TREASURE COAST--Wild hogs are going hog wild along the Treasure Coast and throughout the country, more than doubling in population and range in the past 20 years.
Two decades ago, between 500,000 and 2 million wild pigs roamed the United States, according to Jack Mayer, a scientist with the U.S. Department of Energy’s Savannah River National Laboratory in Aiken, S.C., and a national expert on the problem. Now the population numbers between 2 million and 6 million. In 1982, feral pigs were documented in 17 states. Today, they’re found in 44, with an estimated 1 million wild hogs in Florida.
“I’ve found them out on Rocky Point in Stuart,” said John Gruber, co-owner of All American Pest Management in rural St. Lucie County and a licensed hog trapper, “and I’ve found them off St. James Drive and in PGA Village (both in western Port St. Lucie). Anywhere you’ve got a couple of acres of wooded land, you can have hogs. They’ve adapted to live in the suburbs.”
DAMAGE FAST, SUBSTANTIAL
In February 2007, a family of wild hogs — a mother and seven piglets — suspected of foraging and tearing up landscaping at Port St. Lucie City Hall and nearby residences and businesses, were humanely nabbed by a trapper and taken to state land in Okeechobee County for release.
Wildlife experts say the hogs, which can weigh as much as 750 pounds, are increasingly running roughshod in rural areas, suburbs and even a few cities, digging up cemeteries, gardens and lawns.
“They root up the turf on the golf course and in lawns,” said Donald Coon, president of the Crane Creek Homeowners Association in Palm City, “apparently to get to grubs in the soil. They love to get into some soft soil and toss it around.”
“They run in packs,” Gruber said, “and they can do a lot of damage in quick order. When they’re done with a lawn, it looks like heavy machinery has been there.”
Doug Bournique of Vero Beach, executive vice president of the Indian River Citrus League, said citrus growers “have been dealing with hogs for years and years. As the urban populations moves west, they’re getting to know hogs better now, too.”
Bournique said rooting hogs don’t damage trees, “but they rip up irrigation systems, the plastic tubes.”
Coon said he hadn’t heard of any incidents in which people or pets were threatened by packs of pigs. Gruber said the pigs could do some damage if they attacked.
“They’re lean, and they’re mean,” Gruber said. “They’re nothing to play with.”
Even though more cities and states are confronting the spread of the pigs, no national strategy or program exists to corral what is a cross-border problem. Without federal intervention and enforcement of existing laws that limit transporting animals, the battle against the feral pigs — which each year cause an estimated $800 million in property and crop damage, and 27,000 auto collisions — could very well be lost, Mayer and others say.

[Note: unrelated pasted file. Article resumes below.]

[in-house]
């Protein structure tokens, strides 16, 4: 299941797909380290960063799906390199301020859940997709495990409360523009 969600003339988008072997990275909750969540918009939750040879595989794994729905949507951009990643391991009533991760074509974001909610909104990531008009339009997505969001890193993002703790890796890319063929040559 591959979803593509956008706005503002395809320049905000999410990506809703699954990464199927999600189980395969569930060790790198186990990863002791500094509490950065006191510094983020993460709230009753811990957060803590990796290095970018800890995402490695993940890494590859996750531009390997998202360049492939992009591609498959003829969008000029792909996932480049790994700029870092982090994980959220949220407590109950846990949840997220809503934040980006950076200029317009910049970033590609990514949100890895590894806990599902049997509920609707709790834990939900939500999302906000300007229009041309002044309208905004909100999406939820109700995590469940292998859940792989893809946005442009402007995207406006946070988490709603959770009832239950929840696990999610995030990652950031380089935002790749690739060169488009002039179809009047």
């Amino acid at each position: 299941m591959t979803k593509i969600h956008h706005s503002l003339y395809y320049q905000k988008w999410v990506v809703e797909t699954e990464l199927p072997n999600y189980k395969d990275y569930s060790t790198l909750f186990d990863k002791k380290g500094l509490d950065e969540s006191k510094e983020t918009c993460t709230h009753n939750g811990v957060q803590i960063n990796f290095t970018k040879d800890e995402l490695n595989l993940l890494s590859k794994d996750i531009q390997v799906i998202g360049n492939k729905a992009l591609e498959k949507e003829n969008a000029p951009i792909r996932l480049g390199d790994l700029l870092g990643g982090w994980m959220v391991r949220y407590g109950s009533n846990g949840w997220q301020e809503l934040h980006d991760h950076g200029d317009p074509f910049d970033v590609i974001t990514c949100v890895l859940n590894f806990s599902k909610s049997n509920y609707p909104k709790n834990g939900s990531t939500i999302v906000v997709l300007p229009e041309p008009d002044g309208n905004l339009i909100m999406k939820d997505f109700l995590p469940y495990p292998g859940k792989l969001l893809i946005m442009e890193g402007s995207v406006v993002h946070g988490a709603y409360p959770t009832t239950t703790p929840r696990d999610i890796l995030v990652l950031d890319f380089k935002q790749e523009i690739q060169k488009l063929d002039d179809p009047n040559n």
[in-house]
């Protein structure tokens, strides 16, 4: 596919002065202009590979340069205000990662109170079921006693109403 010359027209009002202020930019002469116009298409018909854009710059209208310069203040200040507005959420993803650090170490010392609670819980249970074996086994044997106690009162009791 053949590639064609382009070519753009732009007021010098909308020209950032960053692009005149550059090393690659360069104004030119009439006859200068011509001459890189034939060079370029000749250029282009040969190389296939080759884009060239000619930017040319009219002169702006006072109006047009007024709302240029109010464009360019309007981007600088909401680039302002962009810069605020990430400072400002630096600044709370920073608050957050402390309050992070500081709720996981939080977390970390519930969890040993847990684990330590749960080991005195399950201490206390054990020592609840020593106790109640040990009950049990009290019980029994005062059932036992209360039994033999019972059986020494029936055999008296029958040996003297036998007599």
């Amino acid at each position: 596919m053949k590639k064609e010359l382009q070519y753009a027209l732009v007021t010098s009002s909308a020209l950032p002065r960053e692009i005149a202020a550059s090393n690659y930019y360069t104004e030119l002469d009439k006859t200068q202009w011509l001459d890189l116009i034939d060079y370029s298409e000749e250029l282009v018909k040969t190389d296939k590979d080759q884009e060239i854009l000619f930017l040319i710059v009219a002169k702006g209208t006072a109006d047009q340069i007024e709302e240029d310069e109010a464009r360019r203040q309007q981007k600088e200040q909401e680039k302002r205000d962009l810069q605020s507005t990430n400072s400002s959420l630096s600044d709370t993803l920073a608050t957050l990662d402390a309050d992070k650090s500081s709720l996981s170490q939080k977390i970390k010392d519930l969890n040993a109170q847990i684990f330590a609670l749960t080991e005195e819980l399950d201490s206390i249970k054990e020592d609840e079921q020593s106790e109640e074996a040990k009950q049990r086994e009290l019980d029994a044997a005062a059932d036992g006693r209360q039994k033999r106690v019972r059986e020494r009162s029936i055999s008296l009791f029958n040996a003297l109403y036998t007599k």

WILD PIGS CARRY DISEASE
First introduced to the continent by Spanish explorer Hernando de Soto in 1539, pigs commonly accompanied settlers to the New World, according to the U.S. Department of Agriculture. Eurasian wild boar were introduced into the American wilderness beginning in about 1900.
Today’s wild pig population is largely a combination of domestic pigs, Eurasian wild boar — or some blend of the two.
“They’re very hardy, they’ll eat almost anything, and they don’t have any natural predators,” Gruber said. “Every time they have a litter, that’s eight or nine more pigs.”
The pigs also are carriers for disease — although not swine flu — and the pork industry has millions of dollars at stake if their livestock become infected. Seth Swafford, who leads the U.S. Agriculture Department’s feral pig tracking efforts, says the animals mostly carry diseases that are transmitted to other pigs, including domestic animals.
Swafford said the feral swine can transmit some diseases to humans, as well. One of these diseases, Brucella suis, infected three people in 2008, all of whom were reported to have been hunting wild pigs, according to the U.S. Centers for Disease Control and Prevention.
The Florida Fish and Wildlife Conservation Commission warns hog hunters to wear gloves and wash thoroughly when butchering hogs because of the danger of contracting swine brucellosis.
There’s no national policy on hunting pigs, Mayer said. Instead, rules for killing wild pigs are governed by state hunting laws. In Florida, wild hogs may be hunted year-round with no bag limit except in wildlife management areas, where hunting is allowed only during specific seasons and size and numbers might be limited.
Texas, an epicenter of feral swine with about 3 million wild hogs, has been mulling a law change to allow the public to hunt pigs from aircraft.
Reported by: ISAAC WOLF and JASON BARTZ Scripps Howard News Service
Scripps Treasure Coast Newspapers staff writer Tyler Treadway contributed to this report.
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